Writing a story based in a city I’ve never been in is interesting, and fun. I wonder how writers did it before the age of the internet. I can drop down into the streets and virtually walk them to get a feel for the city. I can look up bars and restaurants and read reviews and see pictures. Some even have virtual tours.
I have a feeling writers of the past had to be much more social than I do. They probably had to seek out people who’d been there and have conversations with them, pull out details, encourage descriptions of smells and sounds and ambiance.
Sounds like a lot of trouble!
Orlando tells the story of an English nobleman living during the reign of Elizabeth I. At the age of 30 he mysteriously turns into a woman, then lives on for 300 further years. He is an aspiring writer and poet, and meets many people over his/her life.
At the start of the book, he falls in love with a Russian princess, Sasha, who then abandons him on the night they are to elope. The descriptions of his love for her were so detailed and identifiable that I thought sure they would end up together again somehow. I was a bit disappointed at the end when they did not. I thought the story was to be about how love endures over time and regardless of gender, and I imagined that they’d meet again when Orlando was a woman, and still love each other even though he had become she.
The book did not go that route though. Orlando travels through time always working on her poem, The Oak Tree, and meeting various people. In the end she meets and instantly marries a sea captain by the name of Marmaduke Bonthrop Shelmerdine (???) who, although he dresses like a woman sometimes, is still a man. I was slightly disappointed that she ended up marrying normally, and marrying a fairly normal man, as was expected of her, and it seems a sort of mild end to an otherwise ‘out there’ novel.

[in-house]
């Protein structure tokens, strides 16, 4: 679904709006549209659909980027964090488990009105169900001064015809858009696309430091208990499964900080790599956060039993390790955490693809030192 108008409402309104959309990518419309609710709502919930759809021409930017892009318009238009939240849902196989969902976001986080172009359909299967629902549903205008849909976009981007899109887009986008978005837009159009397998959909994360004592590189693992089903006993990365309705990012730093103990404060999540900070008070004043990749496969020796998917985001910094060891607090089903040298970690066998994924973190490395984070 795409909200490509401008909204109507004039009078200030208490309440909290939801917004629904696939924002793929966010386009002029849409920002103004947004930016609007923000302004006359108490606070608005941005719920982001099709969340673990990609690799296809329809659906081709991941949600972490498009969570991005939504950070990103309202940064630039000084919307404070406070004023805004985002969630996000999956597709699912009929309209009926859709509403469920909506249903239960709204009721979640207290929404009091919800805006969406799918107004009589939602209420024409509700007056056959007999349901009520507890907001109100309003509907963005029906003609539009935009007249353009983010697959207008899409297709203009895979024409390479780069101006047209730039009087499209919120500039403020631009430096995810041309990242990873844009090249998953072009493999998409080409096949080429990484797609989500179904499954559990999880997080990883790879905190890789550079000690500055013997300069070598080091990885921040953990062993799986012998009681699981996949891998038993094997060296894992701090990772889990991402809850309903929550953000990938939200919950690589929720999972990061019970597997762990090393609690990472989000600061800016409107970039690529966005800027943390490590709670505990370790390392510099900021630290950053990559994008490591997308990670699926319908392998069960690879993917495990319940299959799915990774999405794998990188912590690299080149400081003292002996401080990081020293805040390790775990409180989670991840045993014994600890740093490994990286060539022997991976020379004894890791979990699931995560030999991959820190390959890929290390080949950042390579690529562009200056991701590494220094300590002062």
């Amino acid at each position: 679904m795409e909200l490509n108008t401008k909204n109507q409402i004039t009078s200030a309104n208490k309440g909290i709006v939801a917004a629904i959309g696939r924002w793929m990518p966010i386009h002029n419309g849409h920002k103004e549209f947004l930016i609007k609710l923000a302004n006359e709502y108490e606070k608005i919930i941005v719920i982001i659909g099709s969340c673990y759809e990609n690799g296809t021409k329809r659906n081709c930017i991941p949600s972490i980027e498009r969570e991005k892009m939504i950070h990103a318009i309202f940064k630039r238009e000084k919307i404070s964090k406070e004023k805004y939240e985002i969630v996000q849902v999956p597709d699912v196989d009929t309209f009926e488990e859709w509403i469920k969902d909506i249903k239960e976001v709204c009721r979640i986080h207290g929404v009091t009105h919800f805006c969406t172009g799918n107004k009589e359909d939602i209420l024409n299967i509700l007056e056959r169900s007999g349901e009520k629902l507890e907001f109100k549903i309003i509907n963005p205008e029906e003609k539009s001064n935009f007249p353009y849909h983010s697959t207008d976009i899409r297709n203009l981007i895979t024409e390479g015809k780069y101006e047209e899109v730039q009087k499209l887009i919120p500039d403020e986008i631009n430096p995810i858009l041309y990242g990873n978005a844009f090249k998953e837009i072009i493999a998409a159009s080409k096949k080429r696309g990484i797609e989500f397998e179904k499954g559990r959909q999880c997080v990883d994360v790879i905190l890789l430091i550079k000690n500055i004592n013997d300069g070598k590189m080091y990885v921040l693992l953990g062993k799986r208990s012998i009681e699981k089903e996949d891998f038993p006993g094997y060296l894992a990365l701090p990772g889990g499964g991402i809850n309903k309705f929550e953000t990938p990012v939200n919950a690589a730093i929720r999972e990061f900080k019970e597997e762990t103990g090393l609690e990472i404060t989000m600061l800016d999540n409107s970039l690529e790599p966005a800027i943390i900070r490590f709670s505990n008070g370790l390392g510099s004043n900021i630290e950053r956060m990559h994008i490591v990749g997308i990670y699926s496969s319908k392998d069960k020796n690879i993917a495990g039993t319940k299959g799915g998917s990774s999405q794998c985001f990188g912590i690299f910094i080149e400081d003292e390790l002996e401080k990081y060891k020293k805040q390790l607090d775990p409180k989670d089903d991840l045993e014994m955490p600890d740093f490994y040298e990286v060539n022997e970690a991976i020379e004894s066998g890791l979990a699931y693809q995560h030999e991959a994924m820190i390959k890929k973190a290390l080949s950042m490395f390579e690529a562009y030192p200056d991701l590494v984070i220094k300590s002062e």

Though it lost me a bit at the end, I enjoyed it a lot. The writing was very clever and I laughed quite a few times.
I will see the total eclipse on the 21st! I will have to sleep in my car and drive for many hours, but I will see it!
I’ve never seen one, and can’t help but wonder what it must have been like for ancient peoples who had no idea what was going on. I’m sure total eclipses spawned religions like meat draws hornets…
The fear, the awe, the beauty… all of it combined must have driven people mad thinking the world was over. What did they do in those minutes of darkness?
Maybe I’ll find out next week…
I’ve started reading ‘The Glass Bead Game’ by Herman Hesse, mainly because the title made me think of go. The story features a fictional game that is very abstract and deals with concepts and ideas as the ‘pieces’. The players are intellectual elites who use pieces of knowledge or pieces of culture to play their games. The opening of the book is a history of the game’s origins and evolution to its current state, in the future world of the novel.
This opening, detailing a fictional future world where intellect and the mind are valued, made me wish our world could be like that. Thinking and knowledge for the sake of it, for the improvement of your own self and your understanding of the world–is not ‘in fashion’ anymore in our world. Knowledge and intellect are valued only as much as they can be used to make money or increase power. Philosophy is laughed at, the arts are considered a waste of time, history is viewed as a political tool, music is for selling tickets.
Can we return to an age of thought and reason and imagination and introspection? It’s what our species does best–what makes us stand out from the other animals. Let’s not let it fall away in favor of fighting and destruction.